I enjoyed this book but felt the impact a little less than the 1st, the mystery however is handled well and did keep me guessing until the last part of the book.
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on 29 July 2012
Having read and largely enjoyed the first Michael Connelly book "The Black Echo" I was looking forward to continuing the Harry Bosh series and had very high hopes for this book. The Black Ice begins with Harry attending a motel in which it turns out that a detective he knows has committed suicide. Harry is told that the case is been dealt with by his superiors and that he is to stay out of it. Harry is also told by his boss that the department is desperate to improve its crime statistics and is given an assignment to get to the bottom of an unsolved murder. These two cases form the main backbone of this book. Overall I found this entry in the Bosch series to be very enjoyable. Harry himself grows and shows more of his personality; In fact I would say that after this book I "get" Bosh more than I did at the end of the previous book which is a key part of a detective series for me. The only real criticism I have is that I personally found it very difficult to get into. The middle and the end of the book I found gripping and could not put down however I really struggled during the first quarter. Overall this was a very enjoyable book to read and I would recommend it to a friend. My advice to anyone that has a similar experience to me during the early stages would be to push through because when this book gets going it is an excellent read.
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on 21 April 2015
I would recommend skipping this book as it is weakly written. As it was his second book I am certain he has improved his craft as I also just read The Burning Room and The Black Echo and these are much better written and really recommended. There is a point late in this story where our hero happens to find himself in the one particular part of a 6,000 acre farm facing the prize bull which he has to deal with before going after the baddy. The story had been getting weaker and more far fetched and at this point I stopped reading for the enjoyment and just finished the book quickly I was wondering whether anything interesting happened. It didn't get any less far fetched and I was glad to get it finished. So I would skip this one book and enjoy one of his other really good books. In my opinion he is an excellent author and this one is a blip.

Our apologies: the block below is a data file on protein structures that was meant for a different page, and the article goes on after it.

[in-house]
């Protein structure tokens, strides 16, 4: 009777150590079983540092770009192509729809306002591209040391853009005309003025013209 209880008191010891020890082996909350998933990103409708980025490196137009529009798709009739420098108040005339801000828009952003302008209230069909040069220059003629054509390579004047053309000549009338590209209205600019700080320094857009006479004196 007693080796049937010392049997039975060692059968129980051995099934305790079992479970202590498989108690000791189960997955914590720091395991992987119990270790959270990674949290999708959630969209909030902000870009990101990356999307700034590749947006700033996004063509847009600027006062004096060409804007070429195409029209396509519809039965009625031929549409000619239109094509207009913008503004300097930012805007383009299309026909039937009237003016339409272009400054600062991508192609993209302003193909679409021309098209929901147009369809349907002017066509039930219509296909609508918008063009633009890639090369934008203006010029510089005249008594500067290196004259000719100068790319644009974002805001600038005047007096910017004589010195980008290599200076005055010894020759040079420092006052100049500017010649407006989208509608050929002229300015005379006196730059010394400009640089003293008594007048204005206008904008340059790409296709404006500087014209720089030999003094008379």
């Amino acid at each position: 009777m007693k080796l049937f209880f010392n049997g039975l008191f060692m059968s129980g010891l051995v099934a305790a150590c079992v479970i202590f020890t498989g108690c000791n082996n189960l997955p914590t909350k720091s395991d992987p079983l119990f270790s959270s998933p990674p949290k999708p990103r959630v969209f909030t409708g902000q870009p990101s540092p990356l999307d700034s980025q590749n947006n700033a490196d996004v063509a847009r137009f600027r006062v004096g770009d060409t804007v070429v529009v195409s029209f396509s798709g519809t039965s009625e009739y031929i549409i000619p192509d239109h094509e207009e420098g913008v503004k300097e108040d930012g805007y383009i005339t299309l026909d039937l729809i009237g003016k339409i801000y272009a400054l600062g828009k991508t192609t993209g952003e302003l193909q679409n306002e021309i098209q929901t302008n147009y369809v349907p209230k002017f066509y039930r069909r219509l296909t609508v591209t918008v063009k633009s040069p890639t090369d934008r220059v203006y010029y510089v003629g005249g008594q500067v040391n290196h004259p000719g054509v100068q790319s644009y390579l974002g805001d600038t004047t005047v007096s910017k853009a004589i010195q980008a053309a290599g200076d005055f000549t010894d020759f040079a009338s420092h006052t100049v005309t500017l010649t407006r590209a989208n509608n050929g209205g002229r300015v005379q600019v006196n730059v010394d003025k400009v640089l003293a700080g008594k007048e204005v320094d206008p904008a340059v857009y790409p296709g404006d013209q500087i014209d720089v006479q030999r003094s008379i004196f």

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on 25 June 2017
I've pretty quickly got hooked on the Bosch story. This second book is a page turner and just when you think you've figured something out the plot moves on with another twist that leaves your powers of deduction behind. I expected a final twist at the end and was mildly disappointed when I didn't get it so I'll have to read the third title which might reveal why.
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on 2 July 2015
This second Harry Bosch takes off more or less where the first one left off so for those that have read the first book this will go down well. The plot is interesting and well laid out and very believable. There are twists and turns all the way through and Connelly has created a main character that we all can relate to - hated by his bosses, yet liked by his equals yet still gets the job done. This is a very good book that you just hate to put down and the real villains only become known during the final chapters. Well worth a read and I look forward to reading the next adventure of Harry Bosch.
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on 26 February 2015
Like many of your other reviewers I thoroughly enjoyed the construction of the plot, and the twists and turns as the novel progressed. I understand that a film is to be made with Harry Bosch as the lead character. If the film portrayal follows the books description of the lead character I doubt its success since a heavy smoker who is portrayed as having no real concern as to the people with whom he deals, socially and at work. Is not going to appeal to most people. A decent film based on a Jack Reacher character, with a real actor portraying Reacher (not Tom Cruise) would carry much more appeal. Sorry the book I liked, the lead character I would have no time for.